XVI

Saint Peter sat by the celestial gate,
And nodded o'er his keys; when, lo! there came
A wondrous noise he had not heard of late —
A rushing sound of wind, and stream, and flame;
In short, a roar of things extremely great,
Which would have made aught save a saint exclaim;
But he, with first a start and then a wink,
Said, 'There's another star gone out, I think!'

XVII

But ere he could return to his repose,
A cherub flapp'd his right wing o'er his eyes
At which St. Peter yawn'd, and rubb'd his hose:
'Saint porter,' said the angel, 'prithee rise!'
Waving a goodly wing, which glow'd, as glows
An earthly peacock's tail, with heavenly dyes;
To which the saint replied, 'Well, what's the matter?
'Is Lucifer come back with all this clatter?'

XVIII

'No,' quoth the cherub; 'George the Third is dead.'
'And who is George the Third?' replied the apostle;
'What George? what Third?' 'The king of England,' said
The angel. 'Well, he won't find kings to jostle
Him on his way; but does he wear his head?
Because the last we saw here had a tussle,
And ne'er would have got into heaven's good graces,
Had he not flung his head in all our faces.

XIX

'He was, if I remember, king of France;
That head of his, which could not keep a crown
On earth, yet ventured in my face to advance
A claim to those of martyrs — like my own:
If I had had my sword, as I had once
When I cut ears off, I had cut him down;
But having but my keys, and not my brand,
I only knock'd his head from out his hand.

XX

'And then he set up such a headless howl,
That all the saints came out and took him in;
And there he sits by St. Paul, cheek by jowl;
That fellow Paul— the parvenù! The skin
Of St. Bartholomew, which makes his cowl
In heaven, and upon earth redeem'd his sin,
So as to make a martyr, never sped
Better than did this weak and wooden head.

XXI

'But had it come up here upon its shoulders,
There would have been a different tale to tell;
The fellow-feeling in the saint's beholders
Seems to have acted on them like a spell,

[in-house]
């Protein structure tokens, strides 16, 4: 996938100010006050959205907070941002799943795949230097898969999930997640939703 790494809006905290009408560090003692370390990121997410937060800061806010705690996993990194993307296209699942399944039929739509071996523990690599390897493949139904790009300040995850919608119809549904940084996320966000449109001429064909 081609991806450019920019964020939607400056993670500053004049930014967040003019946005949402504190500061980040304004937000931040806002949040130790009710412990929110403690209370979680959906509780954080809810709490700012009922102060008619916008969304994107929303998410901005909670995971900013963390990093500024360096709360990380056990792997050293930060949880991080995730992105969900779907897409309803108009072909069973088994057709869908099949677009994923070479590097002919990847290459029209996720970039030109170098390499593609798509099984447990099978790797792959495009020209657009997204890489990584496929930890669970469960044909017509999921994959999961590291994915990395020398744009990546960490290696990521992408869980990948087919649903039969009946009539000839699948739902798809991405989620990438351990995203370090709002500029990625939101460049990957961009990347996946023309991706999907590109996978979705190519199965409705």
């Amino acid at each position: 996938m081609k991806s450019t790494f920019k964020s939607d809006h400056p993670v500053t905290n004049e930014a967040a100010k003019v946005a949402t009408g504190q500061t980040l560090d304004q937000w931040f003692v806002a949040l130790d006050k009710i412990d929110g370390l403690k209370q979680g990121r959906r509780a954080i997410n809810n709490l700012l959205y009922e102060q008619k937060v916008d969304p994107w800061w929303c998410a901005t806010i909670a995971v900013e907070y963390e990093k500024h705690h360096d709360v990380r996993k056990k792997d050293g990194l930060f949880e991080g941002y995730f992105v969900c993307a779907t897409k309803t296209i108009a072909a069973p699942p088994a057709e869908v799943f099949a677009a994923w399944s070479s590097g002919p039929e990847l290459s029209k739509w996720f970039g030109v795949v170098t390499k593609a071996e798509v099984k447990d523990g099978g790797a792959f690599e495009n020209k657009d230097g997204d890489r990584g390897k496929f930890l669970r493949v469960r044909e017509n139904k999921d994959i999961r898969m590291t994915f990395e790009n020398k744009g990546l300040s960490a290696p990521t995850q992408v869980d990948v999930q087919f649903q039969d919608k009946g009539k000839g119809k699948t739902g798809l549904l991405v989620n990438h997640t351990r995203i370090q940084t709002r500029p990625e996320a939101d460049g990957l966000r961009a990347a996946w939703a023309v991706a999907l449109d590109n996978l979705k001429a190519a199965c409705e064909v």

And so this very foolish head heaven solders
Back on its trunk: it may be very well,
And seems the custom here to overthrow
Whatever has been wisely done below.'

XXII

The angel answer'd, 'Peter! do not pout:
The king who comes has head and all entire,
And never knew much what it was about —
He did as doth the puppet — by its wire,
And will be judged like all the rest, no doubt:
My business and your own is not to inquire
Into such matters, but to mind our cue —
Which is to act as we are bid to do.'

XXIII

While thus they spake, the angelic caravan,
Arriving like a rush of mighty wind,
Cleaving the fields of space, as doth the swan
Some silver stream (say Ganges, Nile, or Inde,
Or Thames, or Tweed), and 'midst them an old man
With an old soul, and both extremely blind,
Halted before the gate, and in his shroud
Seated their fellow traveller on a cloud.

XXIV

But bringing up the rear of this bright host
A Spirit of a different aspect waves
His wings, like thunder-clouds above some coast
Whose barren beach with frequent wrecks is paved;
His brow was like the deep when tempest-toss'd;
Fierce and unfathomable thoughts engraved
Eternal wrath on his immortal face,
And where he gazed a gloom pervaded space.

XXV

As he drew near, he gazed upon the gate
Ne'er to be enter'd more by him or Sin,
With such a glance of supernatural hate,
As made Saint Peter wish himself within;
He potter'd with his keys at a great rate,
And sweated through his apostolic skin:
Of course his perspiration was but ichor,
Or some such other spiritual liquor.

XXIV

The very cherubs huddled all together,
Like birds when soars the falcon; and they felt
A tingling to the top of every feather,
And form'd a circle like Orion's belt
Around their poor old charge; who scarce knew whither
His guards had led him, though they gently dealt
With royal manes (for by many stories,
And true, we learn the angels all are Tories.)

XXVII

As things were in this posture, the gate flew
Asunder, and the flashing of its hinges